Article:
Summary Analysis of Programme Response

Child Protection: UNICEF works closely with the Ministry of Family, Labour and Social Services (MoFLSS) and other partners to strengthen national child protection systems with the aim to expand the coverage and quality of services for vulnerable refugee, migrant and Turkish children across the continuum of care. During the reporting period, 50,305 individuals received child protection services and nearly 8,300 children participated in structured, sustained psychosocial support (PSS) programmes. UNICEF also worked closely with partners to strengthen their capacity to identify, refer and provide case management support to vulnerable refugee children. Between July and September, 38 UNICEF-supported outreach teams from MoFLSS-run Social Service Centers in 15 provinces assessed 4,000 Syrian households for protection needs. In addition, as part of the child protection component of the Conditional Cash Transfer for Education (CCTE) Programme, UNICEF and partners have assessed over 4,600 children with protection needs. UNICEF and the Ombudsperson Institution also organized a high-level provincial consultation in Gaziantep on child rights with the participation of children and key stakeholders, including the Governor and Deputy Mayor. Issues affecting children were discussed, including discrimination, bullying, child labour, school dropout and child marriage. UNICEF and OI will continue to lead such platforms to further promote children’s rights at local and central levels.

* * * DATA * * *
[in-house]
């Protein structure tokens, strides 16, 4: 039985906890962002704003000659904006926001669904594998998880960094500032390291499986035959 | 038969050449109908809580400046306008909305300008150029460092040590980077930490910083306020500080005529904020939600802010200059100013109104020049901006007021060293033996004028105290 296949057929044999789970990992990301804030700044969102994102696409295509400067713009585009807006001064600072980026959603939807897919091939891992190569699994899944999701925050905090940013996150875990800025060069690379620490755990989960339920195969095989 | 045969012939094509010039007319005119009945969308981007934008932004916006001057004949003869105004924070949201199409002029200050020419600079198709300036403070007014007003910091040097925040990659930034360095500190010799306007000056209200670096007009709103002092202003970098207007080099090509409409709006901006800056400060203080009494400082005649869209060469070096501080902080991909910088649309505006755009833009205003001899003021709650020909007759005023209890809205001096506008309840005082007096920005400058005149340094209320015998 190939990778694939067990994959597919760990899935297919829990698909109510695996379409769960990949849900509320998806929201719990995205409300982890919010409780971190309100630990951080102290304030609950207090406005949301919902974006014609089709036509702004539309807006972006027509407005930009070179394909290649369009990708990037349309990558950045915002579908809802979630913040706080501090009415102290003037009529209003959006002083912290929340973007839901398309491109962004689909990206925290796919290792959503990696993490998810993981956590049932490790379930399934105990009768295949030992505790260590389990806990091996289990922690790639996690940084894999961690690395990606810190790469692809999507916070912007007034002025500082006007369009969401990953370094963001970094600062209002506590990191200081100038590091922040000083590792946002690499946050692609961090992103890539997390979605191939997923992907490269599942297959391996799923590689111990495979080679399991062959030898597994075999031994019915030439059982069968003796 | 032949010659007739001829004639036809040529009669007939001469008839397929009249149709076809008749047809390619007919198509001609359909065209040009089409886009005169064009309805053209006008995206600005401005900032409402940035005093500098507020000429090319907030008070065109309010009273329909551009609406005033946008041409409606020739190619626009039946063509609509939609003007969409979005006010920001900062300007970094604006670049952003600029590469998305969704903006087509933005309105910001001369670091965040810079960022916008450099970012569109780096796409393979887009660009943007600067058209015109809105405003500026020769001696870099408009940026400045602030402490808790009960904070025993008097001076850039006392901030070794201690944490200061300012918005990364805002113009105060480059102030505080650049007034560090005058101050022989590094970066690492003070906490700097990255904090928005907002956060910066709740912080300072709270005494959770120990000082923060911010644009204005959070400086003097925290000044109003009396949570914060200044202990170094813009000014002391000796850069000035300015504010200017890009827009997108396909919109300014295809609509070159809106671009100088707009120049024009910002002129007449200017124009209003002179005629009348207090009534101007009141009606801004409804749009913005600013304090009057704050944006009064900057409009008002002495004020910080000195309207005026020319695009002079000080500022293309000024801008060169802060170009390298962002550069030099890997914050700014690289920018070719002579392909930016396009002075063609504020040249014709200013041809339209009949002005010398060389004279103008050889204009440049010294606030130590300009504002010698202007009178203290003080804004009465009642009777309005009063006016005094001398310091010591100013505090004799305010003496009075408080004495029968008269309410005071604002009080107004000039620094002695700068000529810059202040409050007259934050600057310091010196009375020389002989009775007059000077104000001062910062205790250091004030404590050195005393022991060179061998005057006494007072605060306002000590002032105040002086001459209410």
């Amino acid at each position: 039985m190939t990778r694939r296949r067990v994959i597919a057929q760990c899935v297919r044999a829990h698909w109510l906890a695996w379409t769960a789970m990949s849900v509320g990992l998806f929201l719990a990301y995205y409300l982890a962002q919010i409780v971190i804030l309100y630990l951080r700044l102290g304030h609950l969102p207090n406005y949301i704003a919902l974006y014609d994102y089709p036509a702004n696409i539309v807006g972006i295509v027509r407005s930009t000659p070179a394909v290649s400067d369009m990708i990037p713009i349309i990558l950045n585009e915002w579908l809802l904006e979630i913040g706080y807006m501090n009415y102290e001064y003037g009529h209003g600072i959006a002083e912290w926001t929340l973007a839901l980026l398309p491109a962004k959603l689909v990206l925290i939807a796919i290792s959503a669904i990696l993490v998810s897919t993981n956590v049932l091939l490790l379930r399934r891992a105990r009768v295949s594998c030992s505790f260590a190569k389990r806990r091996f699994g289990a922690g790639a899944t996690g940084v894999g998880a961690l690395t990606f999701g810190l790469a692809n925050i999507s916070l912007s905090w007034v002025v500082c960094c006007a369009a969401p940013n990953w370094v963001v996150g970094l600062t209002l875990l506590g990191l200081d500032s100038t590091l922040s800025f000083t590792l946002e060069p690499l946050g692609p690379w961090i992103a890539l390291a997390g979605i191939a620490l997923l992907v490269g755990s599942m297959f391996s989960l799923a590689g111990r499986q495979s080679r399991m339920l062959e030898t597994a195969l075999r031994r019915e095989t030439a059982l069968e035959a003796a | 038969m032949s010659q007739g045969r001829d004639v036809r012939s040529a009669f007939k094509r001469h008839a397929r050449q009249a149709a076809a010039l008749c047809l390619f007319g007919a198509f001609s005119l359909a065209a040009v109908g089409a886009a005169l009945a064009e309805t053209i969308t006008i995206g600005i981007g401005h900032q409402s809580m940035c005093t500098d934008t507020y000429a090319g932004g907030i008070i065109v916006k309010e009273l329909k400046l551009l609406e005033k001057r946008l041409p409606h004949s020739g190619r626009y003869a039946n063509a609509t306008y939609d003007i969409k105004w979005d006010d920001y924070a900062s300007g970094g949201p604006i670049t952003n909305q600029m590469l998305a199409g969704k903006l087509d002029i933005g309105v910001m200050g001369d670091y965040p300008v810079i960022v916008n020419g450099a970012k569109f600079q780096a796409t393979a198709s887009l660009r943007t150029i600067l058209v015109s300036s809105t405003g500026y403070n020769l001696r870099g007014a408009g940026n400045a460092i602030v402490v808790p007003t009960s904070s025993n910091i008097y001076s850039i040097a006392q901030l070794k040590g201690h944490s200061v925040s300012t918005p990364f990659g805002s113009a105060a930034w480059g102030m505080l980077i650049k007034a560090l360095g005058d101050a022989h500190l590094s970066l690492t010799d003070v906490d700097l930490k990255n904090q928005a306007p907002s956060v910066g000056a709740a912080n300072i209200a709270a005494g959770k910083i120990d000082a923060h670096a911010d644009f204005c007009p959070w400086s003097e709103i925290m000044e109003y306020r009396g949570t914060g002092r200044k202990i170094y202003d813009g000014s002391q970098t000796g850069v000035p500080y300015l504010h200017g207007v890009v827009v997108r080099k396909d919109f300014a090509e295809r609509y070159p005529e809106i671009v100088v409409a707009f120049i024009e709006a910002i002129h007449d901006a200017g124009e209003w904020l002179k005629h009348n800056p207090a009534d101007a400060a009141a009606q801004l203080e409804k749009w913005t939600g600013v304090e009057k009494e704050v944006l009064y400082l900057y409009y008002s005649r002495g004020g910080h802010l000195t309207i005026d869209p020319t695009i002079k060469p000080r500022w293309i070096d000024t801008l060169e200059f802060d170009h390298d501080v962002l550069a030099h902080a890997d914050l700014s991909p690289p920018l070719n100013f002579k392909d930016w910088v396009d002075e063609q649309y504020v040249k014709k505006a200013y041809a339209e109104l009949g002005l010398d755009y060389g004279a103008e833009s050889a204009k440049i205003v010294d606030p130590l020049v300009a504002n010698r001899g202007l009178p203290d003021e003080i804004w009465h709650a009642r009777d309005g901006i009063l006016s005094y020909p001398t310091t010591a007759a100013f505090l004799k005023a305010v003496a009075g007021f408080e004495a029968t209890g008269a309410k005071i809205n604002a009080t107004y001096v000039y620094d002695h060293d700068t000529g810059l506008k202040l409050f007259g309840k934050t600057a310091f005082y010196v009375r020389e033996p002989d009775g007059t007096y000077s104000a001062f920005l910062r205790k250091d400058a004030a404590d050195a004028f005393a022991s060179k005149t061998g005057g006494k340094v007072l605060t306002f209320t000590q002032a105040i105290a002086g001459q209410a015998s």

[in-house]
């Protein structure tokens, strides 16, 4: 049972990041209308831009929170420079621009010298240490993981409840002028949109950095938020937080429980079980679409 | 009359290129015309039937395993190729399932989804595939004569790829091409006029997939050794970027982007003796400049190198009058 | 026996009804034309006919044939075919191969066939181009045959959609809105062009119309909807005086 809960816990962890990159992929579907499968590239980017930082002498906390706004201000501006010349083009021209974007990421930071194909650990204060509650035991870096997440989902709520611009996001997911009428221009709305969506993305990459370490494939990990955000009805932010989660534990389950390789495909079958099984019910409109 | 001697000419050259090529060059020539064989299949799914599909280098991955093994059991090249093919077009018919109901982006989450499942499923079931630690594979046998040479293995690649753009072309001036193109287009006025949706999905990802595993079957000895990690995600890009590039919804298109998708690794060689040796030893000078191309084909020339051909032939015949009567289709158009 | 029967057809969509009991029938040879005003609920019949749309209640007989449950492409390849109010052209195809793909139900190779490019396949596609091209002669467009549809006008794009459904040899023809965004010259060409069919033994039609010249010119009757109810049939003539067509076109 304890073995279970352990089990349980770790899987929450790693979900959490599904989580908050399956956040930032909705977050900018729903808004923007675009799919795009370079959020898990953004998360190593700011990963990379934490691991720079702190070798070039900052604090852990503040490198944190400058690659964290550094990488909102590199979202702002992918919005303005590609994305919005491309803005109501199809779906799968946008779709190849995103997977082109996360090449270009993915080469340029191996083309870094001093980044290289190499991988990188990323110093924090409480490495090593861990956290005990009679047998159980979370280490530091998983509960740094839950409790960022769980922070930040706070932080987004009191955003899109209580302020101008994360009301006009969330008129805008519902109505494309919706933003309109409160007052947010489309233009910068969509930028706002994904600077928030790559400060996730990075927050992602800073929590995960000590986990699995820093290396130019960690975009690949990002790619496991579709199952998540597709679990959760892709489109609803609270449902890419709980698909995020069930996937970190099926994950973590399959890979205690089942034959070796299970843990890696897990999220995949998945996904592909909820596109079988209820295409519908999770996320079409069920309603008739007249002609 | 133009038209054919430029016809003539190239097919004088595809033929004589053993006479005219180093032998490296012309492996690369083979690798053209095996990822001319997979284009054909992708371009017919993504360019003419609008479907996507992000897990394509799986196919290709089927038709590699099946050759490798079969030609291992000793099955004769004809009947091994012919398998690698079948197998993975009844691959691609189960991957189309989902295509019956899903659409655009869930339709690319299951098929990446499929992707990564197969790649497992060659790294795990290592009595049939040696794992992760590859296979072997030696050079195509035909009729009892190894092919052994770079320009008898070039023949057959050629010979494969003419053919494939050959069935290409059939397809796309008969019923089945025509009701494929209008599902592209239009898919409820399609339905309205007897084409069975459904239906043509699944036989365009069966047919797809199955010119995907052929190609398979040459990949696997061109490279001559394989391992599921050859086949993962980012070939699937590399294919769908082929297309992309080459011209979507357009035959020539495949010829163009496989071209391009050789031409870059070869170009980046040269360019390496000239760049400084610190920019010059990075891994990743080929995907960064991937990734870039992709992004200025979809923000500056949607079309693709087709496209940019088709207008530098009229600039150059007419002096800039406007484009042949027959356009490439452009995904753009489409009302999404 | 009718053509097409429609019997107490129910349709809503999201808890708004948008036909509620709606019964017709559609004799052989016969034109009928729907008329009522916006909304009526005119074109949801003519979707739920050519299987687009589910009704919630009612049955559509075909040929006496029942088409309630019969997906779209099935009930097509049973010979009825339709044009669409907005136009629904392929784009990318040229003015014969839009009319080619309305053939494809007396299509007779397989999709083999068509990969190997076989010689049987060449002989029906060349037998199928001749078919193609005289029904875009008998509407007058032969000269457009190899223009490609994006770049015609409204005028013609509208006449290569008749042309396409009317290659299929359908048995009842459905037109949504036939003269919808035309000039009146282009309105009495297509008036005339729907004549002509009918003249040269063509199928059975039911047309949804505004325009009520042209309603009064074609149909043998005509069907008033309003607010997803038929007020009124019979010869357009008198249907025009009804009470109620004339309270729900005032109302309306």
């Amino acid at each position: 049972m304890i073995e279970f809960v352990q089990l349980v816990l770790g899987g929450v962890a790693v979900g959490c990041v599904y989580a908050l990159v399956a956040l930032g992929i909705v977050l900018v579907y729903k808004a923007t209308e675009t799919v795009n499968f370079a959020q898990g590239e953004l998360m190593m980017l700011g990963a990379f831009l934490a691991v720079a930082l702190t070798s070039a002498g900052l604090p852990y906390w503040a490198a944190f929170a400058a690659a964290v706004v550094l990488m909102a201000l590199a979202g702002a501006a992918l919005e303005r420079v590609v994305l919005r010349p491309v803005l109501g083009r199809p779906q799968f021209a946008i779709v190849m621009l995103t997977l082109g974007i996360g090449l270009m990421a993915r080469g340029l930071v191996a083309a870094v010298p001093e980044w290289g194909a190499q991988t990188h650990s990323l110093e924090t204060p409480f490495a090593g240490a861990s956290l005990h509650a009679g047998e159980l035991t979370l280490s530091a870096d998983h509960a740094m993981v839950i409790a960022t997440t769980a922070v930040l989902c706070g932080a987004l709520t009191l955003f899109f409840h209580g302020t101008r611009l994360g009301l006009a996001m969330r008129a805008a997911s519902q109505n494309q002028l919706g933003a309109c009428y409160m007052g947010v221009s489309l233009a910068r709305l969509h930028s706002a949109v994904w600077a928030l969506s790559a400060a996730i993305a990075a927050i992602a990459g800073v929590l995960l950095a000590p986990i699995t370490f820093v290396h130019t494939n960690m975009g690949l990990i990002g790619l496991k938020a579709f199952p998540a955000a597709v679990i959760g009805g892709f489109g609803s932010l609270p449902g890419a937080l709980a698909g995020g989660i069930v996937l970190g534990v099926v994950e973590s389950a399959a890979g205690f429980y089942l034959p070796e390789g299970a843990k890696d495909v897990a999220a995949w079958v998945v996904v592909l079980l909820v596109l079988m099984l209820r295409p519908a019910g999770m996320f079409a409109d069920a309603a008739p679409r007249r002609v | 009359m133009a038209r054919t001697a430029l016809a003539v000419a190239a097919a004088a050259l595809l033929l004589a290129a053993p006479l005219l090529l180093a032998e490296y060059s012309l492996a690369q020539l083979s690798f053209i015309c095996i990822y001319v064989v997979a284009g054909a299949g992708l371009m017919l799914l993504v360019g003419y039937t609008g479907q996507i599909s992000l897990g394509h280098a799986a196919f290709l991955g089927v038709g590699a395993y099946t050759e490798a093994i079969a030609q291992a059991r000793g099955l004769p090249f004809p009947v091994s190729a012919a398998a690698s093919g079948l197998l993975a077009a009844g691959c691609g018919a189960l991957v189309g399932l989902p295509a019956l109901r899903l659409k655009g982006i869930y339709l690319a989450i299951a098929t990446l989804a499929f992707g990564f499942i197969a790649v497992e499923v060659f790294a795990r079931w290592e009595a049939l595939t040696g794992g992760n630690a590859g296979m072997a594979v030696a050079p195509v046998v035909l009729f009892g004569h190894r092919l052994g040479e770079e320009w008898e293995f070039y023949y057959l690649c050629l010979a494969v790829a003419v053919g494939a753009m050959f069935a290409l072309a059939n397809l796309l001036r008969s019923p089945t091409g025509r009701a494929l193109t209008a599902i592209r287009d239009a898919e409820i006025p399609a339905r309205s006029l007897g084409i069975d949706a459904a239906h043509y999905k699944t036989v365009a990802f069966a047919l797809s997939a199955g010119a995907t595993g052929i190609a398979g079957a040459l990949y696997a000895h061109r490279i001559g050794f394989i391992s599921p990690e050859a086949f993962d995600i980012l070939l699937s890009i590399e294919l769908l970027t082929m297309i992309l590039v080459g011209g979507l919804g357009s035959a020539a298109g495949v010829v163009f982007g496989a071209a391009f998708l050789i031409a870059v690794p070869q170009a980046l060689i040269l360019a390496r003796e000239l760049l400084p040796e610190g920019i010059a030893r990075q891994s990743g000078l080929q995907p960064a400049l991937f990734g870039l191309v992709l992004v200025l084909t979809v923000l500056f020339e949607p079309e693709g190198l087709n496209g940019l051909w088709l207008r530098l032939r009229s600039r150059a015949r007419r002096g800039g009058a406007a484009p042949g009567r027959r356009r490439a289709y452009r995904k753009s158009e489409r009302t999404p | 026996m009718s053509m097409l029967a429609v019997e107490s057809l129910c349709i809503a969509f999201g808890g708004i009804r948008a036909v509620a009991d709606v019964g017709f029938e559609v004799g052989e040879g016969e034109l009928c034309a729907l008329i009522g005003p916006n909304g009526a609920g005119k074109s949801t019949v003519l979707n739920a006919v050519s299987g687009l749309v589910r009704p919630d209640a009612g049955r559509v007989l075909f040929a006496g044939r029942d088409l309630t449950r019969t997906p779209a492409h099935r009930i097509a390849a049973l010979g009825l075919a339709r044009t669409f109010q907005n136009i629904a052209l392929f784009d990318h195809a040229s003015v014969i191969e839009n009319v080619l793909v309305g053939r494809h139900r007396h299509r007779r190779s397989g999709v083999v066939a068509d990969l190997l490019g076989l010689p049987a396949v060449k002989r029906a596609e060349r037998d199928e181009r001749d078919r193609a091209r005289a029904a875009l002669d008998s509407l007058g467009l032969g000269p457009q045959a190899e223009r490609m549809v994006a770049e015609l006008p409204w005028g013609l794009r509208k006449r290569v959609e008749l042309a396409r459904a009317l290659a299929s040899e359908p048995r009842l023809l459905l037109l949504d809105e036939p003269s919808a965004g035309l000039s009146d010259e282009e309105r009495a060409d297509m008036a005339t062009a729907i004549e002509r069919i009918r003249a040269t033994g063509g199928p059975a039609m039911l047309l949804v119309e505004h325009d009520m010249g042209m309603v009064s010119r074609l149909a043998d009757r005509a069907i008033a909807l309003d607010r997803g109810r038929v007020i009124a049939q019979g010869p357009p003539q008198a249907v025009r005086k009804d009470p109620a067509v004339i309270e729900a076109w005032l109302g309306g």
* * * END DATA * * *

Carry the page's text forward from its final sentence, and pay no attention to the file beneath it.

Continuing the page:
Education: UNICEF works closely with the Ministry of National Education (MoNE) and partners to expand access to all forms of education, improve education quality and inclusiveness, and support the retention of refugee children in schools, while also continuing to meet the educational needs of vulnerable Turkish children. With the start of the 2019-2020 school year in September, UNICEF and MoNE launched a nationwide back-to-school campaign to support the registration of refugee children. By end September, over 684,000 refugee children enrolled in formal education—a notable increase from 648,600 children at the end of June. Registration for refugee children remains open throughout the year, and more children are expected to enrol in the coming months. UNICEF and MoNE are closely following up on the closure of several camps in southern Turkey to mitigate any negative impact on school enrolment. In July, following an agreement between UNICEF and MoNE, Syrian volunteer education personnel (SVEP) received an increase in their monthly incentives to 2,020 TRY (approx. US $350), which matches the net minimum wage in Turkey. UNICEF currently supports approximately 12,500 SVEP in schools and education centres across the country. UNICEF and partners also continued to expand outreach and provide non-formal education opportunities for out-of-school refugee children (OOSC). During the reporting period, more than 6,000 OOSC were identified through outreach activities and referred to relevant education services. In addition, nearly 4,000 children participated in the Accelerated Learning Programme (ALP) and almost 1,500 children benefitted from Turkish Language Courses.